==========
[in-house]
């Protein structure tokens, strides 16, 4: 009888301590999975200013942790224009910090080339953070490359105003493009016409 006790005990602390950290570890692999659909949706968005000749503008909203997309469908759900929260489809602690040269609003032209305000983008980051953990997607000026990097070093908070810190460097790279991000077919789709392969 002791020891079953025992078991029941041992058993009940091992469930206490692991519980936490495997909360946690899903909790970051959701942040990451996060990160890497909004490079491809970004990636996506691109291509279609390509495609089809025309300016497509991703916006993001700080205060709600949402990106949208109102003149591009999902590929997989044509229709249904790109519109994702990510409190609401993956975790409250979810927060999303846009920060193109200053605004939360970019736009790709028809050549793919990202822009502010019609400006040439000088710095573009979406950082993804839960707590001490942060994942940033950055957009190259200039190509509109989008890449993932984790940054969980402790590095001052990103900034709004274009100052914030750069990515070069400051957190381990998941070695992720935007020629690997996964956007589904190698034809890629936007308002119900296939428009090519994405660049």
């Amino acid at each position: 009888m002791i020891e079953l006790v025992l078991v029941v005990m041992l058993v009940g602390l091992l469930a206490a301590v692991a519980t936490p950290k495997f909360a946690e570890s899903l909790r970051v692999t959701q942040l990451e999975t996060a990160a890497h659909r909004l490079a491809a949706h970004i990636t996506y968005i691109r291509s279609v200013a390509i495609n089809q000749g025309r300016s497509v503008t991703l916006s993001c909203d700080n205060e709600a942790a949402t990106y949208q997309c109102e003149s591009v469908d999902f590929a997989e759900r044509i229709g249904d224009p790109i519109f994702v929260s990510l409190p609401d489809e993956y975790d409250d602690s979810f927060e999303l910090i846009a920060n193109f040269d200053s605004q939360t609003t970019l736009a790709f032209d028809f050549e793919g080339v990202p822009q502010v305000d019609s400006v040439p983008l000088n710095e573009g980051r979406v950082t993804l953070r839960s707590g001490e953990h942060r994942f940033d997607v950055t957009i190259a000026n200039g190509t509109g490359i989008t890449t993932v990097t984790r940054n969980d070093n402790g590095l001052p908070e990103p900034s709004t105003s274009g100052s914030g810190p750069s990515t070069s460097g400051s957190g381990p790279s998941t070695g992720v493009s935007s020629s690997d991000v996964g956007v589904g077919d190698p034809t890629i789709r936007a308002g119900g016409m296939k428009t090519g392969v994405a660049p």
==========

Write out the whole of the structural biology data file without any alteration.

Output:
[in-house]
């Protein structure tokens, strides 16, 4: 009888301590999975200013942790224009910090080339953070490359105003493009016409 006790005990602390950290570890692999659909949706968005000749503008909203997309469908759900929260489809602690040269609003032209305000983008980051953990997607000026990097070093908070810190460097790279991000077919789709392969 002791020891079953025992078991029941041992058993009940091992469930206490692991519980936490495997909360946690899903909790970051959701942040990451996060990160890497909004490079491809970004990636996506691109291509279609390509495609089809025309300016497509991703916006993001700080205060709600949402990106949208109102003149591009999902590929997989044509229709249904790109519109994702990510409190609401993956975790409250979810927060999303846009920060193109200053605004939360970019736009790709028809050549793919990202822009502010019609400006040439000088710095573009979406950082993804839960707590001490942060994942940033950055957009190259200039190509509109989008890449993932984790940054969980402790590095001052990103900034709004274009100052914030750069990515070069400051957190381990998941070695992720935007020629690997996964956007589904190698034809890629936007308002119900296939428009090519994405660049």
């Amino acid at each position: 009888m002791i020891e079953l006790v025992l078991v029941v005990m041992l058993v009940g602390l091992l469930a206490a301590v692991a519980t936490p950290k495997f909360a946690e570890s899903l909790r970051v692999t959701q942040l990451e999975t996060a990160a890497h659909r909004l490079a491809a949706h970004i990636t996506y968005i691109r291509s279609v200013a390509i495609n089809q000749g025309r300016s497509v503008t991703l916006s993001c909203d700080n205060e709600a942790a949402t990106y949208q997309c109102e003149s591009v469908d999902f590929a997989e759900r044509i229709g249904d224009p790109i519109f994702v929260s990510l409190p609401d489809e993956y975790d409250d602690s979810f927060e999303l910090i846009a920060n193109f040269d200053s605004q939360t609003t970019l736009a790709f032209d028809f050549e793919g080339v990202p822009q502010v305000d019609s400006v040439p983008l000088n710095e573009g980051r979406v950082t993804l953070r839960s707590g001490e953990h942060r994942f940033d997607v950055t957009i190259a000026n200039g190509t509109g490359i989008t890449t993932v990097t984790r940054n969980d070093n402790g590095l001052p908070e990103p900034s709004t105003s274009g100052s914030g810190p750069s990515t070069s460097g400051s957190g381990p790279s998941t070695g992720v493009s935007s020629s690997d991000v996964g956007v589904g077919d190698p034809t890629i789709r936007a308002g119900g016409m296939k428009t090519g392969v994405a660049p």